Your point about the author putting things in black and white are very well taken, and again show how a few facts can be distorted in the extreme, and the conclusions drawn from them can be tremendously off-base.

Con
04-01-2007, 04:01 PM
Ive read through the posts over and over again, what is the conclusion that is being drawn? Carb replenishment isnt all its cracked up to be?

Im lost..

PowerManDL
04-01-2007, 04:27 PM
(kinda like when people argue that the testosterone boost from squats is significant. It ain't.)

Don't try telling that to the kiddies up in the Training section. Or on BB.com.


A typical workout doesn't even marginally dip into liver/glycogen stores... even the comparatively paltry 100 grams of glycogen in the average human liver is enough to power four to five hours of lifting.

Ya, considering that there's something like 12-16g/kg of glycogen at full capacity, it takes somewhere in the ballpark of 12-20 sets lasting 45-60 seconds, per bodypart, to achieve anything close to a full depletion effect.

I'd consider the carb thing to be more essential for people involved in any excessive endurance-type training, which would work towards glycogen depletion.

For strength stuff, when eating hypocaloric, focusing most of your carb intake around training (and preferably before) can give a nice energy boost, but that's because the diet has depleted stores, not the training. For those eating above maintenance, I'm not so sure that the enhanced carb intake is that big a deal, above and beyond just getting in easy calories. The GI tract will already be chock-full of nutrients (unless you're training first thing in the AM), and that should ensure pretty "full" muscles and stable blood sugar.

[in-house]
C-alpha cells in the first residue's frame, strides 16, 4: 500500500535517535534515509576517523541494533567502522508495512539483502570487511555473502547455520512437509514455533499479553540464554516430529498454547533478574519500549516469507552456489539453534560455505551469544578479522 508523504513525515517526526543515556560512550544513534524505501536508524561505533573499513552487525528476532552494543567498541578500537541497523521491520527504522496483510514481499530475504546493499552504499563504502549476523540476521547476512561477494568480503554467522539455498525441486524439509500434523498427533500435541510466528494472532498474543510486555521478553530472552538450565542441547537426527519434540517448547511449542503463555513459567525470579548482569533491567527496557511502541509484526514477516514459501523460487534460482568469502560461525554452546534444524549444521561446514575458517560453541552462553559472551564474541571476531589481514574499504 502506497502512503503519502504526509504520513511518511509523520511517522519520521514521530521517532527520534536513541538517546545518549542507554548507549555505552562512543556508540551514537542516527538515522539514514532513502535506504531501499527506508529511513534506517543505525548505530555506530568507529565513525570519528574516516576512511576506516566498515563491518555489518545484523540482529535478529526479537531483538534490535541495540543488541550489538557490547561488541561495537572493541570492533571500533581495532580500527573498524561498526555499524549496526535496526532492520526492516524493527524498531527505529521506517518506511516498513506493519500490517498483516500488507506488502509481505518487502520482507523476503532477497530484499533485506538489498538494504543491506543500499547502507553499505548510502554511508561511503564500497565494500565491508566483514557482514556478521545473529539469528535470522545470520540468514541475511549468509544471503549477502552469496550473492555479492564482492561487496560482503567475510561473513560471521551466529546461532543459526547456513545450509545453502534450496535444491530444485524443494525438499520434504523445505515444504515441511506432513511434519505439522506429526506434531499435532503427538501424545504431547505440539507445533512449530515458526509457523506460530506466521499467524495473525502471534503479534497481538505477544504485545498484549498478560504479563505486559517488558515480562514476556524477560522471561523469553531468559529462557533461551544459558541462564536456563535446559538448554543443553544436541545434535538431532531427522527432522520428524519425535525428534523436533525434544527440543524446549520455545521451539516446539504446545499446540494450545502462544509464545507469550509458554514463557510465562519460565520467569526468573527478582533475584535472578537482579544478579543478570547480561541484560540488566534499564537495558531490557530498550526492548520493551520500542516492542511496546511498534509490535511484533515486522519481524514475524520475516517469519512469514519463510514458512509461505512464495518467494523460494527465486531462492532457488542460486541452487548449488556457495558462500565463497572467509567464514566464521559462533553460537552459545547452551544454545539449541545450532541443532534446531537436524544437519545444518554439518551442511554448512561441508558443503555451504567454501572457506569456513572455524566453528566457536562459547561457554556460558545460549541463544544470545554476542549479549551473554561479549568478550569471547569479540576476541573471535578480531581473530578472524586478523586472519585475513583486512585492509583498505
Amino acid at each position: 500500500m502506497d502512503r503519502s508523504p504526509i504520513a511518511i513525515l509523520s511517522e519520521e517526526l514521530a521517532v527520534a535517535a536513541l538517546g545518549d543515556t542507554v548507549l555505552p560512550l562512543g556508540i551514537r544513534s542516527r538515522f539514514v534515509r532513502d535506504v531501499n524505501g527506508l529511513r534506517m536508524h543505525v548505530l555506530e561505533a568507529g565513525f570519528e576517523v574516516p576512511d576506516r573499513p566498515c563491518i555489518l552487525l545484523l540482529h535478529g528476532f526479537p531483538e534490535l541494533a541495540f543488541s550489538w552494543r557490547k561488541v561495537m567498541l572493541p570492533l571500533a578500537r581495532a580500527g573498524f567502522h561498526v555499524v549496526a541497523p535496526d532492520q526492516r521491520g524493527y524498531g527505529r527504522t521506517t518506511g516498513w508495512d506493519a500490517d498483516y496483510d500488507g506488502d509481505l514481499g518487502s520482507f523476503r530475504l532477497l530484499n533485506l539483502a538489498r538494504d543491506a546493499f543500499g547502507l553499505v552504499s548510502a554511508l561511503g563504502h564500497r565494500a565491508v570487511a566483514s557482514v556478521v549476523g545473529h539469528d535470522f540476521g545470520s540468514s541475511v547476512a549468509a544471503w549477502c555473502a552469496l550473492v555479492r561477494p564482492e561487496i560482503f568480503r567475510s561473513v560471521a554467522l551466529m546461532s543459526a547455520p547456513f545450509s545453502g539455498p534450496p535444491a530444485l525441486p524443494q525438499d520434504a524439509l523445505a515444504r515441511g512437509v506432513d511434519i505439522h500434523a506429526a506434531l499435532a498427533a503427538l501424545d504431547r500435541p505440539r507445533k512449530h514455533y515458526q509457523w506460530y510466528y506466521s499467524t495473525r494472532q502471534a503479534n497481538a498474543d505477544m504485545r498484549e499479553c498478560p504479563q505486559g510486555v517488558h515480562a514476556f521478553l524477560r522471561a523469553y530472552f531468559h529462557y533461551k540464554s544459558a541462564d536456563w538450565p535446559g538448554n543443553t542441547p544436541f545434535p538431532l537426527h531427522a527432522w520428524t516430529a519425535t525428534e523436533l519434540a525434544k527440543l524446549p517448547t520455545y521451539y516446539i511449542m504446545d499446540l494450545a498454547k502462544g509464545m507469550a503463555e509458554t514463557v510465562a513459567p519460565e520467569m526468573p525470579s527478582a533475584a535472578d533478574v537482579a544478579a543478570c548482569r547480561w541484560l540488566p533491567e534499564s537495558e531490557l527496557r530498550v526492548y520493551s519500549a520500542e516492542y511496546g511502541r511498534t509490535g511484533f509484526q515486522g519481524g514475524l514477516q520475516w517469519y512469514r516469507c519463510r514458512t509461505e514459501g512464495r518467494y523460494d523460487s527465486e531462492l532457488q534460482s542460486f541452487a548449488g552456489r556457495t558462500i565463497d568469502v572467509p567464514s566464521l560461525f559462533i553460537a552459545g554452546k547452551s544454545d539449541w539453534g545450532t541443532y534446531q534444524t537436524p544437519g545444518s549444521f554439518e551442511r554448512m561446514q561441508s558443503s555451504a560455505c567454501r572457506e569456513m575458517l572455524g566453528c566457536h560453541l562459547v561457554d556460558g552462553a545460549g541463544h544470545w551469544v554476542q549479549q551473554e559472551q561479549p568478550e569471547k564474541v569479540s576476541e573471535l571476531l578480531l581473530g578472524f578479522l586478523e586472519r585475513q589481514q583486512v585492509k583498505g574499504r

I mean I don't notice much difference from dextrose + whey post-wo than I do milk + steak, all things considered. As far as I'm concerned, the simple and practical aspects of this far outweigh any theoretical biochemical-wanking. Ie, I want protein and carbs to support training. If it blunts cortisol or GH or whatever, so be it. Which of the two options will get you a better workout and ensure you've got the calories/macronutrients you need to support it?

Alex.V
04-01-2007, 06:44 PM
If it blunts cortisol or GH or whatever, so be it. Which of the two options will get you a better workout and ensure you've got the calories/macronutrients you need to support it?


But! But! That 45 minutes post-workout is all that matters! I am clearly far more concerned with short term levels of cortisol and hgh (and short term impeded blood flow due to some food in my small intestine) than I am with overall long term quality of exercise and intelligent routine/diet design!

I mean, really now. Haven't you been reading the all the latest research???


PS- milk and steak PWO FTW.

Chubrock
04-01-2007, 07:13 PM
PS- milk and steak PWO FTW.


So is that how I get as big as you, milk and steak pwo???

BTW, his response to everything was that he stood behind his teachers, books and Dr. Houser. At that point, I didn't bother responding. I emailed Dr. Houser and will let ya'll know what he says, if I ever get a response.

sCaRz*Of*PaiN
04-01-2007, 07:15 PM
What friggin' books is he reading?

Chubrock
04-01-2007, 07:18 PM
Haha he says that all his EXSS books support the claims.

sCaRz*Of*PaiN
04-01-2007, 07:22 PM
Well he's almost got a Bachelors. He KNOWS this stuff. :rolleyes:

Chubrock
04-01-2007, 07:23 PM
Evidently like the back of his hand.

PowerManDL
04-01-2007, 07:29 PM
You should remind him briefly of the purpose of the scientific method.

It's not to tell you what can't happen. It's to describe what you observe to happen. If the problem were what he's describing, then nobody would be getting big.

When the model contradicts the observation, you change the model. You don't continue arguing like a ****** and hiding behind appeals to authority or unfounded assumptions, while ignoring the empirical evidence.

I'm going to go ahead and guess that his ExPhys curriculum doesn't include a course on research methodology.

the doc
04-01-2007, 07:59 PM
My argument would be that the GH boost is so transient as to be all but insignificant in the long run. (kinda like when people argue that the testosterone boost from squats is significant. It ain't.)